Women's Olympic Football Tournament

Sawa-inspired Hasegawa keen to repay faith on global stage

Yui Hasegawa celebrates a goal
© imago
  • Yui Hasegawa is one of the bright young talents of Japanese football
  • She counts Nadeshiko legend Homare Sawa as an inspiration
  • Midfielder talks with FIFA.com about the prospect of playing for gold on home soil

The 2011 FIFA Women's World Cup™ triumph by Japan changed women's football in the island nation forever. Case in point: Yui Hasegawa.

The box-to-box midfielder and FIFA U-17 Women's World Cup Costa Rica 2014 champion watched as Homare Sawa and Co lifted the coveted trophy into the Frankfurt night, an image permanently fixed in her mind whenever she dreamed of her future as a footballer.

Now that future includes the possibility of playing for an Olympic gold medal on home soil at Tokyo 2020, where she and the Nadeshiko are guaranteed participation in the Women's Football Tournament as hosts.

FIFA.com caught up with Hasegawa during her preparations for the FIFA Women's World Cup France 2019™ to get a sense of what the anticipation is like for her and the team ahead of Tokyo 2020.

FIFA.com: What does it mean to you to have a global event like the Olympic Games in essentially your hometown?
Yui Hasegawa: It will be precious timing for me if I am there and play in front of my family, friends and those who took me to this place, like my coaches. I want to find something I can give them back.

Japan winning the Women's World Cup in 2011 had a major impact on the growth of women's football in the country, but what kind of impact did it have on you personally?
It was tremendous. It was something that had an unbelievably huge impact on Japan after the disaster [Great East Japan Earthquake]. However, to me it was not just a surprising thing that happened; it made me more determined to do the same thing one day.

Japan have established themselves as one of the best national teams and are a consistent contender at major international tournaments. What's the secret behind that success?
Well, to be honest it is hard for me to analyse what’s good about Japan's women's football. What I can tell you is that Nippon TV Beleza, the family team of Tokyo Verdy, has had a huge impact on my career. They both (Japan and NTV Beleza) have established a successful way of bringing up young players, and especially in women’s football history, NTV Beleza have had a huge impact with their success through the years.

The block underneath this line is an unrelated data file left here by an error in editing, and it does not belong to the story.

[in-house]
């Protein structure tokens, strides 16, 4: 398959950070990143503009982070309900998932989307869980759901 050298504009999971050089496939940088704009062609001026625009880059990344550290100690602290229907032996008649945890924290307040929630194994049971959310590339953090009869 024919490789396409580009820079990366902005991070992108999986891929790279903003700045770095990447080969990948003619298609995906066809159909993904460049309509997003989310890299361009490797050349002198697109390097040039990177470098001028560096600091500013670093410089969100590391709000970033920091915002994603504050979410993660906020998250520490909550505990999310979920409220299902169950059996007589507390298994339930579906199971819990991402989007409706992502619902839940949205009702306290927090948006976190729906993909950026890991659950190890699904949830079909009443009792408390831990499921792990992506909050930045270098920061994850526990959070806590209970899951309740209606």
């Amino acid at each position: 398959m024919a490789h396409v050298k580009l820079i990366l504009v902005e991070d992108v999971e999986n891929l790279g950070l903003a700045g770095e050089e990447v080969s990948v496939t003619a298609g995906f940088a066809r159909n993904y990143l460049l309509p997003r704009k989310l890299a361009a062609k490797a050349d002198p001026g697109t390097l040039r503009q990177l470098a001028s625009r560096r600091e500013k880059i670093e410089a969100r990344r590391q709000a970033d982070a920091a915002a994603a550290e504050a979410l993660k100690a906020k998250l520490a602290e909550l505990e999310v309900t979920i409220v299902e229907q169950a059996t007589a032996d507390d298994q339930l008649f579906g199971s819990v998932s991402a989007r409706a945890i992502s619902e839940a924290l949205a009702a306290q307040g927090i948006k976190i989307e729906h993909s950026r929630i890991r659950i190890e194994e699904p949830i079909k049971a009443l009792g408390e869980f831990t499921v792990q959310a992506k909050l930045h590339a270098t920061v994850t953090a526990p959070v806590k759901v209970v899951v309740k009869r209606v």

Yui Hasegawa playing for NTV Beleza
© imago

Would it be a perfect culmination of all the hard work you have put in to win a gold medal on home soil? Is that something you visualise often?
Well, to me, I try not to think about it (winning a gold medal) too much. I’m always giving 100 per cent no matter where and when I play football. Whether it's a training match for my club or the final of the Olympics, it's all the same to me.

What are your memories of watching the Olympic Games growing up?
I remember a lot about Eri Tosaka, a female wrestler who competed at the Rio 2016 Olympic Games. She put in a great performance. As she followed legendary wrestler Saori Yoshida for a long time, Saori’s defeat in Rio was really shocking to her and Eri didn’t enjoy her victory at all. I like her personality.

Yui Hasegawa #14 of Japan celebrates a teammate's goal
© Getty Images

Knowing that you have a real chance to represent Japan at the Games on home soil, can you describe the motivation to realise that dream?
It represents a chance for me to create an opportunity to show my gratitude to those who brought me up to where I am now, and that is my motivation when it comes to the Tokyo Olympic Games. To play right in front of them at the stadium, I have a chance to do that. That's not something you can easily re-create if the Games were held elsewhere, so it will be special.

Who were your idols growing up? As you're a midfielder, no doubt Homare Sawa would be high on the list.
Yes, Sawa is the one. I think she is the ideal role model, both as a person and as a football player. We play in different style, but still I learned a lot of things from Sawa.

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